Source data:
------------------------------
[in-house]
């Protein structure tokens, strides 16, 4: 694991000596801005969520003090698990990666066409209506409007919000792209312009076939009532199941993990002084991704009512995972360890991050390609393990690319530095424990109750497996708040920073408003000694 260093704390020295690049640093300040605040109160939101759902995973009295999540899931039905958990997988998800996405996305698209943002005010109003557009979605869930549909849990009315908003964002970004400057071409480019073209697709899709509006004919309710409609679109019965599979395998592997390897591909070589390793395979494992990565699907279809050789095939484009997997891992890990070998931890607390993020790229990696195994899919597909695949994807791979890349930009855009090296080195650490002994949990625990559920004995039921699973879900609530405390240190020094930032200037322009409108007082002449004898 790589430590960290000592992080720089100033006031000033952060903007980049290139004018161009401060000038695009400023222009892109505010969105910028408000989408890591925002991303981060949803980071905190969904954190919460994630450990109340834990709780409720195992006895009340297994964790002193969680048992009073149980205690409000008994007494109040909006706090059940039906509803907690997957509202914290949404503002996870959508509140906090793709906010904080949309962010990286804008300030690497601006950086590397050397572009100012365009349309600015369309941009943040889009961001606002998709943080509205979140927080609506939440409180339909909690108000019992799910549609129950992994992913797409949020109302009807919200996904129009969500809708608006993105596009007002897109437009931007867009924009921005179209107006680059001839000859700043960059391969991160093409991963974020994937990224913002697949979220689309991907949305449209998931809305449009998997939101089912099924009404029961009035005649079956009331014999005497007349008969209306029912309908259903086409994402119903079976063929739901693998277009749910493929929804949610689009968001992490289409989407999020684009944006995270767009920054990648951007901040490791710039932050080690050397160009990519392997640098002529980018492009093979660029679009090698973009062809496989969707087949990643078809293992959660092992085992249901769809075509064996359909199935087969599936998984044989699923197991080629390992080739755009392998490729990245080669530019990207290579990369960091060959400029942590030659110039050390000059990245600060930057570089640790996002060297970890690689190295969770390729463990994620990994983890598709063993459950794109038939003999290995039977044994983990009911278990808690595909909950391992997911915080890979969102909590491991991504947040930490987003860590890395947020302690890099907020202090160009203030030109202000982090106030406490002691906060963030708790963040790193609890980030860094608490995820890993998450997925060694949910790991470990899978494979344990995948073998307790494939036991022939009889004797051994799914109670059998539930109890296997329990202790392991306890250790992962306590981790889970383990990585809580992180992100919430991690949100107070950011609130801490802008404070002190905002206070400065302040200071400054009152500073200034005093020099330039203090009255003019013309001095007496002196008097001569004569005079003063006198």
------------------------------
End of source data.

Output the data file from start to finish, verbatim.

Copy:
[in-house]
């Protein structure tokens, strides 16, 4: 694991000596801005969520003090698990990666066409209506409007919000792209312009076939009532199941993990002084991704009512995972360890991050390609393990690319530095424990109750497996708040920073408003000694 260093704390020295690049640093300040605040109160939101759902995973009295999540899931039905958990997988998800996405996305698209943002005010109003557009979605869930549909849990009315908003964002970004400057071409480019073209697709899709509006004919309710409609679109019965599979395998592997390897591909070589390793395979494992990565699907279809050789095939484009997997891992890990070998931890607390993020790229990696195994899919597909695949994807791979890349930009855009090296080195650490002994949990625990559920004995039921699973879900609530405390240190020094930032200037322009409108007082002449004898 790589430590960290000592992080720089100033006031000033952060903007980049290139004018161009401060000038695009400023222009892109505010969105910028408000989408890591925002991303981060949803980071905190969904954190919460994630450990109340834990709780409720195992006895009340297994964790002193969680048992009073149980205690409000008994007494109040909006706090059940039906509803907690997957509202914290949404503002996870959508509140906090793709906010904080949309962010990286804008300030690497601006950086590397050397572009100012365009349309600015369309941009943040889009961001606002998709943080509205979140927080609506939440409180339909909690108000019992799910549609129950992994992913797409949020109302009807919200996904129009969500809708608006993105596009007002897109437009931007867009924009921005179209107006680059001839000859700043960059391969991160093409991963974020994937990224913002697949979220689309991907949305449209998931809305449009998997939101089912099924009404029961009035005649079956009331014999005497007349008969209306029912309908259903086409994402119903079976063929739901693998277009749910493929929804949610689009968001992490289409989407999020684009944006995270767009920054990648951007901040490791710039932050080690050397160009990519392997640098002529980018492009093979660029679009090698973009062809496989969707087949990643078809293992959660092992085992249901769809075509064996359909199935087969599936998984044989699923197991080629390992080739755009392998490729990245080669530019990207290579990369960091060959400029942590030659110039050390000059990245600060930057570089640790996002060297970890690689190295969770390729463990994620990994983890598709063993459950794109038939003999290995039977044994983990009911278990808690595909909950391992997911915080890979969102909590491991991504947040930490987003860590890395947020302690890099907020202090160009203030030109202000982090106030406490002691906060963030708790963040790193609890980030860094608490995820890993998450997925060694949910790991470990899978494979344990995948073998307790494939036991022939009889004797051994799914109670059998539930109890296997329990202790392991306890250790992962306590981790889970383990990585809580992180992100919430991690949100107070950011609130801490802008404070002190905002206070400065302040200071400054009152500073200034005093020099330039203090009255003019013309001095007496002196008097001569004569005079003063006198």